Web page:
Marvel Q&A: Editor-in-Chief on 'Age of Ultron' and more
An editor with years of experience who's brought out comics to both critical acclaim and best-selling status, Alonso stepped into the chair at the top of Marvel's Editorial department and since then has been working to bring his signature stylings to the entire Marvel U. Anchored by regular question and answer rounds with the denizens of the CBR Message Boards, each week Alonso will shake things up with special guest stars, exclusive art reveals and more!
What topics might we be covering this week? The recent victory of those dastardly Miami Heat in the NBA Finals? Axel and Kiel's shared, secret, shameful love of ABC's "The Bachelorette"? Of course not! This week, we're talking the finale of Marvel's first summer event "Age of Ultron." Released on a rocket fueled schedule with a story that bounced from past to future to alternate presents, the series wrapped by opening a huge door in the Marvel U in the form of a broken timeline that's wreaking havoc on the realities of the Marvel multiverse. That change will spin off into titles as varied as "Indestructible Hulk" and the incoming "Hunger" series. Axel covers all the fallout in Marvel's publishing line while answering your questions on Quicksilver, the Ultimate Fantastic Four and more. Read on!
The central idea in this finale is that the heroes close the loop that created the Age of Ultron, but in doing so the timeline has been damaged in a way that's causing all sorts of new problems. It's a concept almost tailor-made for the end of an event series. What do you recall about Brian's pitch on that idea? Was there an immediate set of stories Editorial felt would flow out of this?
Alonso: You'll see the ripple effects of this across the Marvel Universe for the foreseeable future so scour those final few pages to see clues about where we're headed. Right from the start, we knew that "Age of Ultron" would allow us to tee up a lot of different stories in the Marvel Universe, which is why we worked overtime to schedule it when we did.
The pages immediately after the death of Ultron contain a zillion characters and details and teases -- probably my favorite is Blackbeard Thing from the original Lee/Kirby FF issues making a comeback. Can we assume that all this stuff has been put in there with very specific intent?
Alonso: Yes! Those pages are riddled with clues to what you'll be seeing in the near future.
A few years ago, one of Marvel's fan favorite series was "Exiles" which dealt with characters hopping across the Marvel multiverse. But this feels like maybe the first big coordinated push to play with those parallel world ideas across the publishing line. How much was that idea the attraction for this ending?
Alonso: The conclusion to "Age of Ultron" prompted a long discussion of inter-dimensional and time travel at the last summit. The first question was, Why is there so much inter-dimensional and time travel going on right now in the Marvel Universe? That spurned a lot more questions, like, is it just coincidence? Is there a reason -- a driving force -- behind it? Could the rifts in the space-time continuum reach critical mass?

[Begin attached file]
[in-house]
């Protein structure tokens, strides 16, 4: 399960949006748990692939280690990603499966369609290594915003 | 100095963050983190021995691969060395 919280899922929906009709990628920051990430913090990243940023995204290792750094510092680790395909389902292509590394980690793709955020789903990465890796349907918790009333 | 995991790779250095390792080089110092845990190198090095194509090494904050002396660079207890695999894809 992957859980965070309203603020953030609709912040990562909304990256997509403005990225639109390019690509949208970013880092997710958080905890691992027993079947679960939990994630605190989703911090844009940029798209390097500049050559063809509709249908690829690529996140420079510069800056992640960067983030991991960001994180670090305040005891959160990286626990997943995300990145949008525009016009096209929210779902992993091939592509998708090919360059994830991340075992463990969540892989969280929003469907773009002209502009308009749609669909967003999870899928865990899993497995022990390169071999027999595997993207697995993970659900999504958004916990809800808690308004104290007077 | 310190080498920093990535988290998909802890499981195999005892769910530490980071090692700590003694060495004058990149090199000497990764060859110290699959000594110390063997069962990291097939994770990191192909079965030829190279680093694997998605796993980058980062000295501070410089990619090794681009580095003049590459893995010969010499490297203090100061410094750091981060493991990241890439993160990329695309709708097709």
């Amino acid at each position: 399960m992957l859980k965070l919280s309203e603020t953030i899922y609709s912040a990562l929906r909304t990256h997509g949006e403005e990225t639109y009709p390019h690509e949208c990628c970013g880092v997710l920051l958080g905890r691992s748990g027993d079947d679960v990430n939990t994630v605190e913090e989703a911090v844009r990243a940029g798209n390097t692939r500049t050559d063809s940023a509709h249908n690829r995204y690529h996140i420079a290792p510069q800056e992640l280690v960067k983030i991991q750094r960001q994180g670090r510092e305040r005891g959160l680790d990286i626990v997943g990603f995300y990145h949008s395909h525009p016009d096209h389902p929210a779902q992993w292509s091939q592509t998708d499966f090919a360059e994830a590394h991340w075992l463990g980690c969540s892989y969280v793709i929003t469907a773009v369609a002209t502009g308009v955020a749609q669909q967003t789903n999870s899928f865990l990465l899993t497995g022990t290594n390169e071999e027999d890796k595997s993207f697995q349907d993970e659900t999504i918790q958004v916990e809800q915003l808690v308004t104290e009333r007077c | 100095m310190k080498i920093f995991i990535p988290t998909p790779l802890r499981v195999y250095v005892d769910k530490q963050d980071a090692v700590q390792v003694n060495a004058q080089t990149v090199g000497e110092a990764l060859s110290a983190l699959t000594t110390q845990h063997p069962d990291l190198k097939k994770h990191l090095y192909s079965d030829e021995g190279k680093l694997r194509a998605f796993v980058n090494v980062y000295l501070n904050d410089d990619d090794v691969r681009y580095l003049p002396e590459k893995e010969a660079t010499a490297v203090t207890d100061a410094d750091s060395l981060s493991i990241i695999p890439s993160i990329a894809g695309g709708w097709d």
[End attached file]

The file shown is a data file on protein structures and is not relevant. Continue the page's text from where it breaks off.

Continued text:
A while ago, we talked with Mark Waid in this column about his post-"Age" plans for "Indestructible Hulk," and he mentioned a new role for Banner trying to hold spacetime together. That seems to be coming clearer and clearer with this ending.
Alonso: Great stuff happens at the summits. Ideas flow like water…and writers ride the waves. [Laughs] Look, when we were discussing the possible ripple effects of "Age of Ultron," Mark saw an opportunity for the Hulk to play a fascinating new role in the Marvel Universe. It's very cool stuff. Stay tuned.
Another big element of this finale was the arrival of Galactus in the Ultimate Universe, which is what "Hunger" will focus on later this summer. For a long while, there was no crossover between the Marvel U and the Ultimate U, but since "Spider-Men" happened, have those barriers broken down a bit?
Alonso: "Age of Ultron" opened up lots of inter-dimensional wormholes, so we asked what's the biggest thing we can cram through one of them, and where should we send it? And then we thought Galactus, devourer of worlds, lands in the Ultimate Universe! [Laughs] Now, the Ultimate Universe already has its own "Gah Lak Tus," so the first thing we've got to reconcile is whether or not the universe is big enough for both of them -- and we've got some surprises planned. What happens in "Hunger" will have ramifications for both the Ultimate Universe and the Marvel Universe. In terms of pure scale, Peter Parker landing in the Ultimate Universe was like an ice cube -- Galactus landing in the Ultimate Universe is like an iceberg.
And when the much ballyhooed appearance of Angela arrived in the issue, I've got to say that I didn't expect her to ride in on a giant, bloody stone head.
Alonso: [Laughs] Listen, what we have planned for Angela is going to knock your socks off. We've had incredible conversations with Neil [Gaiman] and Brian [Bendis] about who she is, how she was always woven in the tapestry of the Marvel Universe, and what would happen if you tugged on that thread, so to speak. Angela is going to be a breakout character next year. I guarantee you that people will be shocked, delighted, pissed off. So, people: polybag those old issues of "Spawn" and "Angela" -- whatever you do, don't let oxygen touch them!
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